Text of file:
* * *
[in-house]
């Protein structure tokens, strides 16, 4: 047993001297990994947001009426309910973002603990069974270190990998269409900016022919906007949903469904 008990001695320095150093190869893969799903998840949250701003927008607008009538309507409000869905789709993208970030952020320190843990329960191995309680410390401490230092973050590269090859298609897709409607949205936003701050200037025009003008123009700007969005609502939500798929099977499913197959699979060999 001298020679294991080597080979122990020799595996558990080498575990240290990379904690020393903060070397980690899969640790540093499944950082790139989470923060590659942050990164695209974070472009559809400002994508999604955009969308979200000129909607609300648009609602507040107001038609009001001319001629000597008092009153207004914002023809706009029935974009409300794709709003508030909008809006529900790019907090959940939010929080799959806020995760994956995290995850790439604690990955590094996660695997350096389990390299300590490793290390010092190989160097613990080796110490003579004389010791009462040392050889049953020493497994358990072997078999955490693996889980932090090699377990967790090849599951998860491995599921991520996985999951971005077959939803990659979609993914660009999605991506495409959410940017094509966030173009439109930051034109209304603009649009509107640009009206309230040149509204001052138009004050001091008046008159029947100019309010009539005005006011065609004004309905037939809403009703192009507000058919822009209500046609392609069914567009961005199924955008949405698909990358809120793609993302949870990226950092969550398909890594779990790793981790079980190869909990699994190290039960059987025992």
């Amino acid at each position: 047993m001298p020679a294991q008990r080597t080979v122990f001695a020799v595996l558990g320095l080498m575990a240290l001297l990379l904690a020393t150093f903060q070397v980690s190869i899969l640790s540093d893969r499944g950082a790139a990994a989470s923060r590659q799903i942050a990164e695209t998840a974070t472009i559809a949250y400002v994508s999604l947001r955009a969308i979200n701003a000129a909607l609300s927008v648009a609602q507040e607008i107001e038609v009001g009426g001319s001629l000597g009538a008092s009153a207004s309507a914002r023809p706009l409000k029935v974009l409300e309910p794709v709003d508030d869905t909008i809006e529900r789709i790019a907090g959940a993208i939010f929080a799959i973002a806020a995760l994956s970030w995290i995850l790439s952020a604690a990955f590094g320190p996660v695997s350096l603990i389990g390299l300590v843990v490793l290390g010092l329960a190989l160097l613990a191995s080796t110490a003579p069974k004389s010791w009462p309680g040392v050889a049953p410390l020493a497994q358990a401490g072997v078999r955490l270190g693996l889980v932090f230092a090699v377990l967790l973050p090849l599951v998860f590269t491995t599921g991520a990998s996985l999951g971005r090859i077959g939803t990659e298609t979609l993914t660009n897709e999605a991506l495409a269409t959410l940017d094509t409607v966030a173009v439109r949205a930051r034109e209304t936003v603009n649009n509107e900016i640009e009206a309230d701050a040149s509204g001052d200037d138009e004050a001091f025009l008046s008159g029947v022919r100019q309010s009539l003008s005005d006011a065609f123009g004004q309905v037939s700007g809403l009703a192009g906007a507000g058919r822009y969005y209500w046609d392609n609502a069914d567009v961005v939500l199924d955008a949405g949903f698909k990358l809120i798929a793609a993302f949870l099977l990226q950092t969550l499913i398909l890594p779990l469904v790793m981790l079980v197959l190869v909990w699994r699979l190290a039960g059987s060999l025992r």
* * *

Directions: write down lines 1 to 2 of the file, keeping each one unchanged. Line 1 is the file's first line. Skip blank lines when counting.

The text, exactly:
[in-house]
């Protein structure tokens, strides 16, 4: 047993001297990994947001009426309910973002603990069974270190990998269409900016022919906007949903469904 008990001695320095150093190869893969799903998840949250701003927008607008009538309507409000869905789709993208970030952020320190843990329960191995309680410390401490230092973050590269090859298609897709409607949205936003701050200037025009003008123009700007969005609502939500798929099977499913197959699979060999 001298020679294991080597080979122990020799595996558990080498575990240290990379904690020393903060070397980690899969640790540093499944950082790139989470923060590659942050990164695209974070472009559809400002994508999604955009969308979200000129909607609300648009609602507040107001038609009001001319001629000597008092009153207004914002023809706009029935974009409300794709709003508030909008809006529900790019907090959940939010929080799959806020995760994956995290995850790439604690990955590094996660695997350096389990390299300590490793290390010092190989160097613990080796110490003579004389010791009462040392050889049953020493497994358990072997078999955490693996889980932090090699377990967790090849599951998860491995599921991520996985999951971005077959939803990659979609993914660009999605991506495409959410940017094509966030173009439109930051034109209304603009649009509107640009009206309230040149509204001052138009004050001091008046008159029947100019309010009539005005006011065609004004309905037939809403009703192009507000058919822009209500046609392609069914567009961005199924955008949405698909990358809120793609993302949870990226950092969550398909890594779990790793981790079980190869909990699994190290039960059987025992």